Located in the South Chicago neighborhood, Russell Square Park totals 11.47 acres and features a gymnasium, fitness center, and multi-purpose rooms. Outside, the park offers a swimming pool, multi-purpose ball fields, walking trail, basketball/sand volleyball courts. Many of these spaces are available for rental including our gymnasium, fields, and multi-purpose clubrooms.
Park-goers can participate in the Park Kids after school program, seasonal sports, Inter-City Basketball/Baseball, badminton, Junior Bears Football. During the summer, youth can participate in the Chicago Park District’s popular six-week day camp. Specialty camps are offered in the summer as well, and include Sports Camp. In addition to programs, Russell Square Park hosts fun special events throughout the year for the entire family, such as our Park Showcase, Turkey Trot, and other holiday-themed events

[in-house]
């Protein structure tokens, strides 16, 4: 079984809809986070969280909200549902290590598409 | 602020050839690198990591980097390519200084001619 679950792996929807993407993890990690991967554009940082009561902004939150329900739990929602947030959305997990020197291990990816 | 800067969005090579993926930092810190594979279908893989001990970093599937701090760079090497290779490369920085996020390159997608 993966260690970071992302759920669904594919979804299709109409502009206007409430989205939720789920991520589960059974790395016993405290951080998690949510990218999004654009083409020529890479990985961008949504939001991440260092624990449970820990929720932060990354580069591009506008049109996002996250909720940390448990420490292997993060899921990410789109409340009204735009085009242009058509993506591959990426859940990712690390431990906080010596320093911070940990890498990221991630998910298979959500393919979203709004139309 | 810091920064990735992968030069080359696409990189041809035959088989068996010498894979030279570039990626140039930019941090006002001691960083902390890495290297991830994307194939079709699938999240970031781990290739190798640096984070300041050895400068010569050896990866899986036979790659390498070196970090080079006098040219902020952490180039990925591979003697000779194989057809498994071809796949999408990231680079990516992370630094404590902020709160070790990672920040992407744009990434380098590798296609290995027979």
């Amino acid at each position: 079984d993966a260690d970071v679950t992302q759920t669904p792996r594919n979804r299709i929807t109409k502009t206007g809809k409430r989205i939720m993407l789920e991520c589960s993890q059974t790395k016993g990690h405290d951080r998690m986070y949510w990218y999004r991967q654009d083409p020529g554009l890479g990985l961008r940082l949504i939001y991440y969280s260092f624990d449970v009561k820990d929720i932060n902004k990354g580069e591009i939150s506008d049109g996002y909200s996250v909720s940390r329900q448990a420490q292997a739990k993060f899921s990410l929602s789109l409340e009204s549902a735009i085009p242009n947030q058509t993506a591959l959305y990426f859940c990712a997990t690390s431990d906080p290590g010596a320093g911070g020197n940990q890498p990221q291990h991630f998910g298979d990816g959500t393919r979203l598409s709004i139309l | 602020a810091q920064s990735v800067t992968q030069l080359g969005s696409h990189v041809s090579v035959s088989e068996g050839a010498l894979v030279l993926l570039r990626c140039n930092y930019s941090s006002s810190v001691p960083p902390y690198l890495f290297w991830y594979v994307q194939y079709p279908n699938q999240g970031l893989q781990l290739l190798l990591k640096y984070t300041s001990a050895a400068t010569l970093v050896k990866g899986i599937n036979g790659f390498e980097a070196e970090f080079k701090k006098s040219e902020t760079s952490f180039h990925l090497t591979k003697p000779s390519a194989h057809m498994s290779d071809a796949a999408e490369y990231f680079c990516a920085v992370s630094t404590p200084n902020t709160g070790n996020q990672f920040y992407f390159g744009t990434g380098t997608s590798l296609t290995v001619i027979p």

The visionary South Park Commission superintendent J. Frank Foster conceived Russell Square along with nine other revolutionary parks that opened to the public in 1905. These innovative parks provided social services as well as breathing spaces to overcrowded tenement neighborhoods on Chicago's south side. In addition to year-round recreational facilities and social activities, the new parks offered English lessons and other educational programs, the earliest branches of the Chicago Public Library, inexpensive hot meals, free public bathing facilities, and other health services. The ten parks, which quickly proved to be nationally influential, included Russell, Mark White, Davis, Armour, and Cornell Squares, and Bessemer, Ogden, Sherman, Palmer, and Hamilton Parks. Although the entire system was originally designed by the Olmsted Brothers landscape architects and Daniel H. Burnham & Co. architects, Russell Square has undergone many changes. The fieldhouse designed by Chicago Park District architects replaced the original building in 1967. The park pays tribute to Martin J. Russell (1845-1900), an accomplished native Chicagoan. After serving as Lieutenant in the Union Army during the Civil War, Russell began a career in journalism. In 1874, he began serving on the Board of Education, and two years later, he was elected Town Clerk. In 1880, he was appointed to the Board of the South Park Commission. He continued serving on the board until 1894, when President Cleveland appointed him Collector of Customs for the port of Chicago. Russell resigned from the collectorship in 1897 and continued in his journalistic career.